Minstrel Banjo

For enthusiasts of early banjo

For those of you at various stages of pursuing Minstrel Banjo, I am curious to ask what type of things are most useful to you in learning? TAB, notation, TAB with fingerings, videos, slow demonstative videos, audio recordings, slow audio recordings....perhaps a treatment like Converse provides in "Without A Master"??

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For me, notation has become more important than tab, although my first encounter with minstrel music was with Joe Weidlich's books and Bob Flesher's - all tab. However, it soon became clear that an element of personal preference had crept into the fingering choices when compared to the original notation. So now I only look at the original notation. It might be harder to do so initially, but with a little effort it becomes fairly easy.

Slowed-down videos of the basic stuff is always useful for beginners. Your video of Briggs' 'movements' was good, and could maybe have been slower, with the camera aimed more at the plucking hand. I know that that kind of video helps beginners enormously.

From my experience, these days people prefer videos over audio files, but both are helpful.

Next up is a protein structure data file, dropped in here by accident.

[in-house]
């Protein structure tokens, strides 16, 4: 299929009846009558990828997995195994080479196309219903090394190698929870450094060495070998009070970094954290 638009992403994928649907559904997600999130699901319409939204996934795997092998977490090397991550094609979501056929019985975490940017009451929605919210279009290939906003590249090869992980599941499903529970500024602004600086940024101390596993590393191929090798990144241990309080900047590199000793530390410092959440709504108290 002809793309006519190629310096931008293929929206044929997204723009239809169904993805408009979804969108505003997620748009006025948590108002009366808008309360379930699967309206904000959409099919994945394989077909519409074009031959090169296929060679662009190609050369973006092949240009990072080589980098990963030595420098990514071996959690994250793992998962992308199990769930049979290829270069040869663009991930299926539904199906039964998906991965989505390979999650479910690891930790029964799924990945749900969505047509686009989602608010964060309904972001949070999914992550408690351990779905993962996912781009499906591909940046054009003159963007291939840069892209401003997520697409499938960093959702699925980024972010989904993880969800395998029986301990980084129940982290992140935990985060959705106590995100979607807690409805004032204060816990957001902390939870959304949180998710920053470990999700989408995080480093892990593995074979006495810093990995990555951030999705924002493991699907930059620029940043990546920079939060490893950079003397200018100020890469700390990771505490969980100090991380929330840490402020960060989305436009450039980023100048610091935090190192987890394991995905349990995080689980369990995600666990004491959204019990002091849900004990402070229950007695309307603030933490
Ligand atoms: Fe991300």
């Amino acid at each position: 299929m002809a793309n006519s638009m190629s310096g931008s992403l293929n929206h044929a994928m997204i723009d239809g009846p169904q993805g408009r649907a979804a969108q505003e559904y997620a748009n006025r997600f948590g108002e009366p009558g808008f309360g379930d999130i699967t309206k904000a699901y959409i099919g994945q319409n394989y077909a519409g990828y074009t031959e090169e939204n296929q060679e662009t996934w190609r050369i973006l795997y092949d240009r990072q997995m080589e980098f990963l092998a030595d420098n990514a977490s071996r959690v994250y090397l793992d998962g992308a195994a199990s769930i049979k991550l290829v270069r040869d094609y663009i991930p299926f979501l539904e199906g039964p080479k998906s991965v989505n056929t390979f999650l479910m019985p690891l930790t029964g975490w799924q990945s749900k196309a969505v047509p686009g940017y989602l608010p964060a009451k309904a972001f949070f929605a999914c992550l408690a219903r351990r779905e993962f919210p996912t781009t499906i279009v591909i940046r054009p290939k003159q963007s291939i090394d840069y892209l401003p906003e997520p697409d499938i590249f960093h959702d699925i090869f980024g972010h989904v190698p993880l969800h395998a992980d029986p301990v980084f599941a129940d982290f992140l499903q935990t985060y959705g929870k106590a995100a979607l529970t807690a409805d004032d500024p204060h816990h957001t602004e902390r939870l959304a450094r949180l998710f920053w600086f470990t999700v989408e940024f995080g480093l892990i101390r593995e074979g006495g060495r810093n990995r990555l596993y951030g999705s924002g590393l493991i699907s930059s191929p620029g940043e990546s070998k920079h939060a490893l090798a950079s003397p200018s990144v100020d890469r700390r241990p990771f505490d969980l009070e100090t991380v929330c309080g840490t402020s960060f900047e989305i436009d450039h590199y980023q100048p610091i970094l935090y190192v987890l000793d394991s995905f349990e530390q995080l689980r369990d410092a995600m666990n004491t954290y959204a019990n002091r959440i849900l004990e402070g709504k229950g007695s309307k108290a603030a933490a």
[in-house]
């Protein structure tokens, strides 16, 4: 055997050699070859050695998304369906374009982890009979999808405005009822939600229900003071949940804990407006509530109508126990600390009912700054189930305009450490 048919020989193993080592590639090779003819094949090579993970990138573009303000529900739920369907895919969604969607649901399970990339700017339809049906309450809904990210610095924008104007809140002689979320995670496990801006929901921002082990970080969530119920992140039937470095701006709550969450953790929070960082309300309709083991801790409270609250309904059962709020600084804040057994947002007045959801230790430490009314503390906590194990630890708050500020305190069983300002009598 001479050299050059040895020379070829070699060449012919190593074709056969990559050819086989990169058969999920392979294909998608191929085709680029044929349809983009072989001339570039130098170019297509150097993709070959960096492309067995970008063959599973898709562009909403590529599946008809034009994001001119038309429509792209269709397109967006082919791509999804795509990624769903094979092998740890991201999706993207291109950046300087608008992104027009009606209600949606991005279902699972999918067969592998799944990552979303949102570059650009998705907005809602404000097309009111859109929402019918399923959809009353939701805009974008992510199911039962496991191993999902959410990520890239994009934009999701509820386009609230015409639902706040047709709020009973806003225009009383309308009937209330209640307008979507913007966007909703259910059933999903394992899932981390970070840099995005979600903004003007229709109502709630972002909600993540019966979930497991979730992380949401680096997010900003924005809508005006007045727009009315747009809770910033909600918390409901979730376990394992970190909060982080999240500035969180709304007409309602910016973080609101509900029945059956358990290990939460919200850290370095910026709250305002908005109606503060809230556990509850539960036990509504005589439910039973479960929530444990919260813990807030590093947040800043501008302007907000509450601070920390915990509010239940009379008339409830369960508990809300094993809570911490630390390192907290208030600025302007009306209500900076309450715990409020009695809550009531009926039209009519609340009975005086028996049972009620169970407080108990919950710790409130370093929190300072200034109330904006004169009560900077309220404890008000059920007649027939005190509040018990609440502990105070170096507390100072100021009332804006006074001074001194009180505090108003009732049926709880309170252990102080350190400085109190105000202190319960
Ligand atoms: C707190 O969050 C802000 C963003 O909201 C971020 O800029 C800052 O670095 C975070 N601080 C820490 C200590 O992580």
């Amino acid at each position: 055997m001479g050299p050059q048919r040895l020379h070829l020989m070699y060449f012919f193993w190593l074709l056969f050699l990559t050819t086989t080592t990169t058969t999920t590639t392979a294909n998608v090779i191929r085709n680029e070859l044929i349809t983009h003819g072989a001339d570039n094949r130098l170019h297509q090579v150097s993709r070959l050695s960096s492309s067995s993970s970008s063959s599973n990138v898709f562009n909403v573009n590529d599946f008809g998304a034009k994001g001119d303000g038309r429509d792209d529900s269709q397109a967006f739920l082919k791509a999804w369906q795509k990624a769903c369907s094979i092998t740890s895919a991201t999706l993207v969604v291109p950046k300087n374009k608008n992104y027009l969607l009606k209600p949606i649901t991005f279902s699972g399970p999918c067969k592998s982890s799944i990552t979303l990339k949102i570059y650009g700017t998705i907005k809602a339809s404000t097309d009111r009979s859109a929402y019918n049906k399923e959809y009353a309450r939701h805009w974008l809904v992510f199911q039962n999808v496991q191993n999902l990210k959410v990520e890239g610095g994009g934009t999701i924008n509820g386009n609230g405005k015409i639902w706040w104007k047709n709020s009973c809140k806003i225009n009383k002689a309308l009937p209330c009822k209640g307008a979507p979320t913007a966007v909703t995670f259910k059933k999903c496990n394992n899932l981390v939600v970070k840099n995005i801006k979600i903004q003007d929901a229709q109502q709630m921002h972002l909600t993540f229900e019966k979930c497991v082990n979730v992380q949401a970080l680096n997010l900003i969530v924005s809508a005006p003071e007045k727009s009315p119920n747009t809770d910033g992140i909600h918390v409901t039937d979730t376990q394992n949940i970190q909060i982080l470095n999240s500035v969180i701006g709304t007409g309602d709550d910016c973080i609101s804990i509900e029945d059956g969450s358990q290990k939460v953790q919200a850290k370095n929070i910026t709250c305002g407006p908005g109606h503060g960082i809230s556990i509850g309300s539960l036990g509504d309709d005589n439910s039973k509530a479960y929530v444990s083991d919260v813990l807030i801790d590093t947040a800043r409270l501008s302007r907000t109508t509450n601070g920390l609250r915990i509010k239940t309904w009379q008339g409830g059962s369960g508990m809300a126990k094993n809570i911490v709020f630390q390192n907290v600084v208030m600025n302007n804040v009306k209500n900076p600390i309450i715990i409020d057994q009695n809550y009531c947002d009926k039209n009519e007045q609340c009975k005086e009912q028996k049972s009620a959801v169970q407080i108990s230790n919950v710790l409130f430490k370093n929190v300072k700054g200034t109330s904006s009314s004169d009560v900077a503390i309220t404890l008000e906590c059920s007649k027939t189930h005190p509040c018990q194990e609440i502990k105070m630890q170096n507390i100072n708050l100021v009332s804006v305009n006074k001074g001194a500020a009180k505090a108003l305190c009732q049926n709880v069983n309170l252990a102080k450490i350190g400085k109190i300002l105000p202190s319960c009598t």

It would be interesting for you to deconstruct a piece, as Converse does - every movement described in text, with video and or audio. That would be a lot of work on your behalf, Tim, but I'm sure it would be appreciated. Generally, I don't think we do enough for beginners to this tyle.
I have been playing for about seven months now and I have been learning mostly from Bob Flesher's two books. I am very comfortable with tab. I have used your "Early Banjo Rosetta Stone" to successfully convert some standard notation into tab for songs I have wanted to learn not in Flesher's books. But I definitely have to hear a tune to be able to play it. Fast or slow doesn't matter too much (although I prefer a little slow to very fast) and neither does video vs. just audio, although I must admit that I love having the audio recordings to download, because listening to songs I am trying to learn on my mp3 player helps reinforce the tunes in my brain. The videos have helped a little with figuring out fingerings for songs that I don't have tab for, but I mostly play away from a computer.
Would a progressive repertoire from easy to difficult be of use? I know the Flesher is not really set up that way. There is so much easy repertoire from the Winner's Books that should be included. There is nothing that says one can't skip around, but perhaps a logical progression would make advancement smoother.
I agree about the fingerings with TAB.

I am also mostly a TAB reader, and can actually read it at speed. Once or twice through a song and I can typically play it by site.

I still work on notation. Flash cards (banjo specific that I have made), and scales/exercises.

Brian, the thing that helped me the most is learning rhythm and note duration. Once you learn how to use that, music that has not been played, or heard for over a century comes alive, you don't need to hear it first. Now that is something special.